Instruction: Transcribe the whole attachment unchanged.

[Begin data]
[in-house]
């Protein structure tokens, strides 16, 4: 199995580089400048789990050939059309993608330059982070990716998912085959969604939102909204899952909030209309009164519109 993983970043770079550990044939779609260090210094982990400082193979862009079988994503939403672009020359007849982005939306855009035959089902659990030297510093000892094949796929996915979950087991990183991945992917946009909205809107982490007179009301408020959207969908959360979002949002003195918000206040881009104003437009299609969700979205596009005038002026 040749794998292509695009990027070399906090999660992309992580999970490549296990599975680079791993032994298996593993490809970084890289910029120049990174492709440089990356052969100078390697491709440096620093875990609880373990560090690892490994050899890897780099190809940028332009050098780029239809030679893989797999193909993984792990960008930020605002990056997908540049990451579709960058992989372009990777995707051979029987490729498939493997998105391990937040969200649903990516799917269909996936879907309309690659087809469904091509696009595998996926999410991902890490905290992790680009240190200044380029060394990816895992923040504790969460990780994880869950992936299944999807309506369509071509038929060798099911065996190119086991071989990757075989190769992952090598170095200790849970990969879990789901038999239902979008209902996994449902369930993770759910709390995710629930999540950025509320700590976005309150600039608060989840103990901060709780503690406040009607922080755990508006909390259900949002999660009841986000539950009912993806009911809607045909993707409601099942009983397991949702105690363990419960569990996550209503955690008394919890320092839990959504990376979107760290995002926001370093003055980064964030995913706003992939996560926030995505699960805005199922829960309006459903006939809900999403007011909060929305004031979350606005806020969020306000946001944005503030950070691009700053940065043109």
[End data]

[in-house]
């Protein structure tokens, strides 16, 4: 199995580089400048789990050939059309993608330059982070990716998912085959969604939102909204899952909030209309009164519109 993983970043770079550990044939779609260090210094982990400082193979862009079988994503939403672009020359007849982005939306855009035959089902659990030297510093000892094949796929996915979950087991990183991945992917946009909205809107982490007179009301408020959207969908959360979002949002003195918000206040881009104003437009299609969700979205596009005038002026 040749794998292509695009990027070399906090999660992309992580999970490549296990599975680079791993032994298996593993490809970084890289910029120049990174492709440089990356052969100078390697491709440096620093875990609880373990560090690892490994050899890897780099190809940028332009050098780029239809030679893989797999193909993984792990960008930020605002990056997908540049990451579709960058992989372009990777995707051979029987490729498939493997998105391990937040969200649903990516799917269909996936879907309309690659087809469904091509696009595998996926999410991902890490905290992790680009240190200044380029060394990816895992923040504790969460990780994880869950992936299944999807309506369509071509038929060798099911065996190119086991071989990757075989190769992952090598170095200790849970990969879990789901038999239902979008209902996994449902369930993770759910709390995710629930999540950025509320700590976005309150600039608060989840103990901060709780503690406040009607922080755990508006909390259900949002999660009841986000539950009912993806009911809607045909993707409601099942009983397991949702105690363990419960569990996550209503955690008394919890320092839990959504990376979107760290995002926001370093003055980064964030995913706003992939996560926030995505699960805005199922829960309006459903006939809900999403007011909060929305004031979350606005806020969020306000946001944005503030950070691009700053940065043109």